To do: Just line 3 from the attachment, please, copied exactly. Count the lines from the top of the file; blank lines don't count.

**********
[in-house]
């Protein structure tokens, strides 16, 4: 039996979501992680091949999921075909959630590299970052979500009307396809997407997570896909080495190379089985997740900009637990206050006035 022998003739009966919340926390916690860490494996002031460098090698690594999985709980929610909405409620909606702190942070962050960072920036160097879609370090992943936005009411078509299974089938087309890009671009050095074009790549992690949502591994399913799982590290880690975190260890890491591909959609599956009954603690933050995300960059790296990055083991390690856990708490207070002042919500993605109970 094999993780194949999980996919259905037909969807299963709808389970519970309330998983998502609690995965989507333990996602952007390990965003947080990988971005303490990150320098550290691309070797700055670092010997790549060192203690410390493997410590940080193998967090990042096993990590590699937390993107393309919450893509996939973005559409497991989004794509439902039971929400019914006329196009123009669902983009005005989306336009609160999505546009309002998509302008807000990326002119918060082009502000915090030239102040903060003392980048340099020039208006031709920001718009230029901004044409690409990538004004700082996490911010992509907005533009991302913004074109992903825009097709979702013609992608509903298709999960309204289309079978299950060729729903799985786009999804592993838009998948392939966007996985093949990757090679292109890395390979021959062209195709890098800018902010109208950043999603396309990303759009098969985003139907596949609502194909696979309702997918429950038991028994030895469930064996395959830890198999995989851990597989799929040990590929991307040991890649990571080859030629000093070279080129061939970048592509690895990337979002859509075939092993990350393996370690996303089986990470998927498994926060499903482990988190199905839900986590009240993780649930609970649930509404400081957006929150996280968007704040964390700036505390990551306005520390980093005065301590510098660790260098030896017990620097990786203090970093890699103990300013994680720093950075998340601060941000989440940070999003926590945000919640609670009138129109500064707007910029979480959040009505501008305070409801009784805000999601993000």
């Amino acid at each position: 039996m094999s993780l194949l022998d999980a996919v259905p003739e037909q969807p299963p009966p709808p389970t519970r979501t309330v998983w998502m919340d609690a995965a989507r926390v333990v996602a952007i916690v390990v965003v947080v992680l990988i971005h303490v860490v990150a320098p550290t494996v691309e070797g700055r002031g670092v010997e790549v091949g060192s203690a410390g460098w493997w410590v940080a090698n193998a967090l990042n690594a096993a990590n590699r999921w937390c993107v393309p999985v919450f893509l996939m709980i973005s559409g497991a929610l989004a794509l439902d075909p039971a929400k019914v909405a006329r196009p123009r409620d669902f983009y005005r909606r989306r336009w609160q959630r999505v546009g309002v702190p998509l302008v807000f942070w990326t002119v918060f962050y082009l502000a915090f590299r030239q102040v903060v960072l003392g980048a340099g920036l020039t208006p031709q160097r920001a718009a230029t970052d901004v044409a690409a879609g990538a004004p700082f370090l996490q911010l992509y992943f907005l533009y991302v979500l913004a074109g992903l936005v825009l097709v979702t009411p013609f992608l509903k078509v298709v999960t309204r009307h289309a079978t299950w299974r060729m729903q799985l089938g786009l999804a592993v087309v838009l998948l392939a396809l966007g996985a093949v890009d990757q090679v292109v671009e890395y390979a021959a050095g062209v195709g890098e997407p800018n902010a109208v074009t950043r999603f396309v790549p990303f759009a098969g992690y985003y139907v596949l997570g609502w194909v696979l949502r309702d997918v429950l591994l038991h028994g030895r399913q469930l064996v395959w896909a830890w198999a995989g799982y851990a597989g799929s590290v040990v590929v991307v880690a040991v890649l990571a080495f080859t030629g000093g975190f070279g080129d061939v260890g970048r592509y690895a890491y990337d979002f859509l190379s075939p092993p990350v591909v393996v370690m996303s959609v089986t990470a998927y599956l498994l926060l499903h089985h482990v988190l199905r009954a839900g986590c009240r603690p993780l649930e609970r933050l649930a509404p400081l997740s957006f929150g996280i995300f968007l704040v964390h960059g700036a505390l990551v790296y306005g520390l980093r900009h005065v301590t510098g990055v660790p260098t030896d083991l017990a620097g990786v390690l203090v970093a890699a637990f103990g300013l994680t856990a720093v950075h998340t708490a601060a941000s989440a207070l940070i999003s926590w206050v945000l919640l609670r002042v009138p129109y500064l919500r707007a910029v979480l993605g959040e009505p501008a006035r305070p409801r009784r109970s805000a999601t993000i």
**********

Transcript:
């Amino acid at each position: 039996m094999s993780l194949l022998d999980a996919v259905p003739e037909q969807p299963p009966p709808p389970t519970r979501t309330v998983w998502m919340d609690a995965a989507r926390v333990v996602a952007i916690v390990v965003v947080v992680l990988i971005h303490v860490v990150a320098p550290t494996v691309e070797g700055r002031g670092v010997e790549v091949g060192s203690a410390g460098w493997w410590v940080a090698n193998a967090l990042n690594a096993a990590n590699r999921w937390c993107v393309p999985v919450f893509l996939m709980i973005s559409g497991a929610l989004a794509l439902d075909p039971a929400k019914v909405a006329r196009p123009r409620d669902f983009y005005r909606r989306r336009w609160q959630r999505v546009g309002v702190p998509l302008v807000f942070w990326t002119v918060f962050y082009l502000a915090f590299r030239q102040v903060v960072l003392g980048a340099g920036l020039t208006p031709q160097r920001a718009a230029t970052d901004v044409a690409a879609g990538a004004p700082f370090l996490q911010l992509y992943f907005l533009y991302v979500l913004a074109g992903l936005v825009l097709v979702t009411p013609f992608l509903k078509v298709v999960t309204r009307h289309a079978t299950w299974r060729m729903q799985l089938g786009l999804a592993v087309v838009l998948l392939a396809l966007g996985a093949v890009d990757q090679v292109v671009e890395y390979a021959a050095g062209v195709g890098e997407p800018n902010a109208v074009t950043r999603f396309v790549p990303f759009a098969g992690y985003y139907v596949l997570g609502w194909v696979l949502r309702d997918v429950l591994l038991h028994g030895r399913q469930l064996v395959w896909a830890w198999a995989g799982y851990a597989g799929s590290v040990v590929v991307v880690a040991v890649l990571a080495f080859t030629g000093g975190f070279g080129d061939v260890g970048r592509y690895a890491y990337d979002f859509l190379s075939p092993p990350v591909v393996v370690m996303s959609v089986t990470a998927y599956l498994l926060l499903h089985h482990v988190l199905r009954a839900g986590c009240r603690p993780l649930e609970r933050l649930a509404p400081l997740s957006f929150g996280i995300f968007l704040v964390h960059g700036a505390l990551v790296y306005g520390l980093r900009h005065v301590t510098g990055v660790p260098t030896d083991l017990a620097g990786v390690l203090v970093a890699a637990f103990g300013l994680t856990a720093v950075h998340t708490a601060a941000s989440a207070l940070i999003s926590w206050v945000l919640l609670r002042v009138p129109y500064l919500r707007a910029v979480l993605g959040e009505p501008a006035r305070p409801r009784r109970s805000a999601t993000i």